Researchers from the Hong Kong University of Science and Technology (HKUST) discovered a novel molecular mechanism that controls the delivery of a key protein in planar cell polarity (PCP) – an important process in our body that regulates cell growth and cell movement, providing useful guidance on the development of new drugs for cancer treatment.
PCP is a biological process critical for tissue development and organ function. Defects in PCP could lead to illnesses such as neurological disorder, skeletal abnormalities or congenital heart disease. Even worse, cancer cells can hijack PCP to promote their own growth and expansion.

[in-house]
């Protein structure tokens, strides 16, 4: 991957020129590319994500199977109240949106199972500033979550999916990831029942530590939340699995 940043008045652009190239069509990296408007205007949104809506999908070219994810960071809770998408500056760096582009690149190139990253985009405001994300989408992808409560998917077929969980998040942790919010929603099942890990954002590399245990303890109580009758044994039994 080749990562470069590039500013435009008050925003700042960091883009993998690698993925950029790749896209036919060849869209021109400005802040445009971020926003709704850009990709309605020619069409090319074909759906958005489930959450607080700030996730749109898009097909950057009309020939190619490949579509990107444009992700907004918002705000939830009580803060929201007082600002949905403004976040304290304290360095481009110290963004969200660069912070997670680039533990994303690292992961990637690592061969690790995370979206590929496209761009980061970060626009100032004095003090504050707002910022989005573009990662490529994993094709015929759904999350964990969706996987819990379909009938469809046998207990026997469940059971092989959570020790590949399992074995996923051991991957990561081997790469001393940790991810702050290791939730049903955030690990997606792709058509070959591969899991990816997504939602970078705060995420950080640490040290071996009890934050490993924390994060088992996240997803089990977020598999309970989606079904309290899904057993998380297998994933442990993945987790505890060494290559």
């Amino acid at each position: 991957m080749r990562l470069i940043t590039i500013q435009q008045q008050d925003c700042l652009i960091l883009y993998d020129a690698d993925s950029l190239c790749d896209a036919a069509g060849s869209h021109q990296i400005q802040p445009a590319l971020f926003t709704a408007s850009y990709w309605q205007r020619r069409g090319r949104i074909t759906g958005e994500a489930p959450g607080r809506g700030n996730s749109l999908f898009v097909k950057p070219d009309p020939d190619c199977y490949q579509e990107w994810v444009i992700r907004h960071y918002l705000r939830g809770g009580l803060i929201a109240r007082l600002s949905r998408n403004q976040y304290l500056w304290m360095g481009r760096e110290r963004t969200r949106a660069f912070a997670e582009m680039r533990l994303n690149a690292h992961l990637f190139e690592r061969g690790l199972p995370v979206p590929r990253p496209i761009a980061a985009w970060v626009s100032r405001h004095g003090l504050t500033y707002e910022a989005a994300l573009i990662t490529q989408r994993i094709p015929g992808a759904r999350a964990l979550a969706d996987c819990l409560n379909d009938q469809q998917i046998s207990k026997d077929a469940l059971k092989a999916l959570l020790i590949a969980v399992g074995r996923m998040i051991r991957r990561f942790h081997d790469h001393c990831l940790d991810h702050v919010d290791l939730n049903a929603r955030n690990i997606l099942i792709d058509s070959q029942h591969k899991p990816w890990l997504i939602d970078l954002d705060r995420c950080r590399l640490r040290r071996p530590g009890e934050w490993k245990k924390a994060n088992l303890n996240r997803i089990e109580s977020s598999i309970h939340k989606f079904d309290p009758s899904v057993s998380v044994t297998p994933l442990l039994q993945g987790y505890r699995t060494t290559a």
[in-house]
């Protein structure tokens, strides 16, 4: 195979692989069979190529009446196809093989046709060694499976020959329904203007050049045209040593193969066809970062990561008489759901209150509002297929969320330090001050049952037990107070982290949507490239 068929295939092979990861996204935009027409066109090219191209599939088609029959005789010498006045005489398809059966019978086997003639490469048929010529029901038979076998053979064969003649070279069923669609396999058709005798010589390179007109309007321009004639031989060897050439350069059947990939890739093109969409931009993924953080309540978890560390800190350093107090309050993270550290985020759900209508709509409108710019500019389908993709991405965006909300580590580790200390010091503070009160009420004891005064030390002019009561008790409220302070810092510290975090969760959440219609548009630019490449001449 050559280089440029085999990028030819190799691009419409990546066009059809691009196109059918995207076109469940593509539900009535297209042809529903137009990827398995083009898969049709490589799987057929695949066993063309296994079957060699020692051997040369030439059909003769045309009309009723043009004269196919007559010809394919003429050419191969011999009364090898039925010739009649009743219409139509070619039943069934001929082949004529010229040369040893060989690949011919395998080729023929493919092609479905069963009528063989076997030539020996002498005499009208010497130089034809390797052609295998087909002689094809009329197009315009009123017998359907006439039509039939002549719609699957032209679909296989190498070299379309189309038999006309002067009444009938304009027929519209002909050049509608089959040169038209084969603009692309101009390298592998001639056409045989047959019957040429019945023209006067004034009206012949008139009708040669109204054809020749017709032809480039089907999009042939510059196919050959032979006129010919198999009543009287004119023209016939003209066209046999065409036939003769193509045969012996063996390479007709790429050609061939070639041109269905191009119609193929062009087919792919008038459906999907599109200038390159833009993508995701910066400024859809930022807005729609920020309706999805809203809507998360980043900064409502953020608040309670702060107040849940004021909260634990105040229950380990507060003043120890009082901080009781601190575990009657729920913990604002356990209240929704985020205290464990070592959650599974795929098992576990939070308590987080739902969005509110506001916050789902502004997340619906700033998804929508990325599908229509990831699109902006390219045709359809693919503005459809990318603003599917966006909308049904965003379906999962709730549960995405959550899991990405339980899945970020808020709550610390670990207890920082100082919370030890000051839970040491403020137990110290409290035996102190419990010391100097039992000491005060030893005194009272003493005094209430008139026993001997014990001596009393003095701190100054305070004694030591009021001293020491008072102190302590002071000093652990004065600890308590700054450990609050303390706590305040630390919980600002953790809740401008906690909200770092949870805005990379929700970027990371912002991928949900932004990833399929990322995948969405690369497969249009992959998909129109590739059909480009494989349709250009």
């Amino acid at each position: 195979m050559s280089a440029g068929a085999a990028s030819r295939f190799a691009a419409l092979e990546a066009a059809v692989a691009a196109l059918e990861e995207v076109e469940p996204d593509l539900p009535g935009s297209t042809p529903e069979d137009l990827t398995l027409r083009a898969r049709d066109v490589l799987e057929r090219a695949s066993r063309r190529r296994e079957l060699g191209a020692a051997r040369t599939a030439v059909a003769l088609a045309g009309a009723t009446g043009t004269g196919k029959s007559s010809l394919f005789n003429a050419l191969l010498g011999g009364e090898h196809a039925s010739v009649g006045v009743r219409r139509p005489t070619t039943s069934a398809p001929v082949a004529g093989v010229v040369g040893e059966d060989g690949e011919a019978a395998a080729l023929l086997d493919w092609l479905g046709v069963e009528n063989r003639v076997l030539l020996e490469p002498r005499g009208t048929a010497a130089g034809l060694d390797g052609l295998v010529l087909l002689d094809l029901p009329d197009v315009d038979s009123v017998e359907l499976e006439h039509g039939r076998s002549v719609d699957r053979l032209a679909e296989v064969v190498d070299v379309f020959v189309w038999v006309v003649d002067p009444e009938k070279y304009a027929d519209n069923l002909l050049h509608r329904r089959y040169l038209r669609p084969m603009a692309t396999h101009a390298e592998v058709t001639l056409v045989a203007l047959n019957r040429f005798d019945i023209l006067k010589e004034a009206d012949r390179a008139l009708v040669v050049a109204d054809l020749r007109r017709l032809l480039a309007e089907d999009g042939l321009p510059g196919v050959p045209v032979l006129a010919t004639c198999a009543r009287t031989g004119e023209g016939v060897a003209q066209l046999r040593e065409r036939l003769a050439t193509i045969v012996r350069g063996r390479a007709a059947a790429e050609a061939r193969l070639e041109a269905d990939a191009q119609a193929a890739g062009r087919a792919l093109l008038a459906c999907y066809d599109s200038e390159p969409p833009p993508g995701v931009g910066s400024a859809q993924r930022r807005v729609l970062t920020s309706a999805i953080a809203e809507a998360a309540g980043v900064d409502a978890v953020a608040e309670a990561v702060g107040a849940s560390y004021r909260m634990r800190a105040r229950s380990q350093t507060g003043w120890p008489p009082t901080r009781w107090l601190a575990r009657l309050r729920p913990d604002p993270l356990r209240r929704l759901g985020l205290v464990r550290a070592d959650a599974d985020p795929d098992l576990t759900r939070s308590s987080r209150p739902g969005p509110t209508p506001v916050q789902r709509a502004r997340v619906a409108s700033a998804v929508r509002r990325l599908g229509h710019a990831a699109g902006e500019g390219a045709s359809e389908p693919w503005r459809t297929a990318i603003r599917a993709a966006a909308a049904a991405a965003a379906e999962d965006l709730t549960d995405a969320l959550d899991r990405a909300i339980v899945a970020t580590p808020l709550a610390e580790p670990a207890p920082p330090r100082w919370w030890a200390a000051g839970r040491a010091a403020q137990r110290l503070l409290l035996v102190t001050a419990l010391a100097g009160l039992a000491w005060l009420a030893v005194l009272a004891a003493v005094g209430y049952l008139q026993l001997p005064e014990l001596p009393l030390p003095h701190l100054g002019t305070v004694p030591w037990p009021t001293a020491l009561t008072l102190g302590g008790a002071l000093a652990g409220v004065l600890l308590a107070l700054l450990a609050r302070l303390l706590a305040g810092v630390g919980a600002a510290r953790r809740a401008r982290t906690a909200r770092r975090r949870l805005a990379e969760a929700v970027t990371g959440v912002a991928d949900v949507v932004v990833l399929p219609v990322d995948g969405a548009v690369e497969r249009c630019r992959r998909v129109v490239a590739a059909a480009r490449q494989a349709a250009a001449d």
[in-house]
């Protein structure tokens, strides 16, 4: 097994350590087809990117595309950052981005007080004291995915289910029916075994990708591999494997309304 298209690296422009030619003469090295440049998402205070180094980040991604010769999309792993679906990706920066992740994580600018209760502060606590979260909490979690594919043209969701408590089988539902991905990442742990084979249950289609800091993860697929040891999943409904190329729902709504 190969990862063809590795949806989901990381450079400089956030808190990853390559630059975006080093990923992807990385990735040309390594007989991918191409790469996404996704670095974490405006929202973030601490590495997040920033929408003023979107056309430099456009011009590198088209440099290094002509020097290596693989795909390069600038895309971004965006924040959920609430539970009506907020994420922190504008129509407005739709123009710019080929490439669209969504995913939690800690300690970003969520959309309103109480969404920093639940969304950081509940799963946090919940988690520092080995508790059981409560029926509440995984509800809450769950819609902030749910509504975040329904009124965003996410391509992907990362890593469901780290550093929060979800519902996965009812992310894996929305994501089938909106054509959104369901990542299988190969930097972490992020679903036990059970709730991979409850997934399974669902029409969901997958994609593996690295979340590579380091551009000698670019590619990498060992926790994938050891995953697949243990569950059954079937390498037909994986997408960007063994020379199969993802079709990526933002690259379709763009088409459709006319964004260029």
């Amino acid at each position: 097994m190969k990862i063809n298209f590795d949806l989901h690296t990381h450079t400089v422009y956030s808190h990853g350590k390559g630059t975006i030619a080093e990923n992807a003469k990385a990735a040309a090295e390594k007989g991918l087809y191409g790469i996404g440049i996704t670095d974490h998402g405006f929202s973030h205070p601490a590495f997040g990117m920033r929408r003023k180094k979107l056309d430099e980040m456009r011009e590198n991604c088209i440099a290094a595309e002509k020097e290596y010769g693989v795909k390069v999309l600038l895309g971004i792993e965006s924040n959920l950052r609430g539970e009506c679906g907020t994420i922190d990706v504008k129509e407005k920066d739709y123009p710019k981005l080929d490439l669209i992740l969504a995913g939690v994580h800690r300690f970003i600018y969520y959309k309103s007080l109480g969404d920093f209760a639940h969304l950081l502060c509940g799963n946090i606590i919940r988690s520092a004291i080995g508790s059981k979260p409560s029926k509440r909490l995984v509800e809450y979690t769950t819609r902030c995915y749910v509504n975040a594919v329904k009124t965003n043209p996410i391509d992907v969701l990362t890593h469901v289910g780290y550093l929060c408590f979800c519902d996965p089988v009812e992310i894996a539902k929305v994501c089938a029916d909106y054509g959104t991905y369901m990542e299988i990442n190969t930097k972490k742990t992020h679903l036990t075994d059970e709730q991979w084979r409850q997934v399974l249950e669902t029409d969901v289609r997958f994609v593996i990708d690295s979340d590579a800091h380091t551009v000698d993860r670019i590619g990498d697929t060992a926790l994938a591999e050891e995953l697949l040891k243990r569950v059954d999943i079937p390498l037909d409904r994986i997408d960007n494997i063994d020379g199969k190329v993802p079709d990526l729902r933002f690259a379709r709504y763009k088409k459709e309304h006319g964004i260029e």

To offer new direction for more effective therapeutics, a team led by Prof. GUO Yusong, Assistant Professor of Division of Life Science in the School of Science at HKUST, unraveled how a key protein in PCP called Frizzled-6, was transported from within the cell to the cell surface where Frizzled-6 regulates PCP. Understanding the molecular mechanism behind this transportation process meant scientists can now find a way to block transportation of Frizzled-6 and shut down the PCP process if it is hijacked by cancer cells, thereby hindering cancer progression.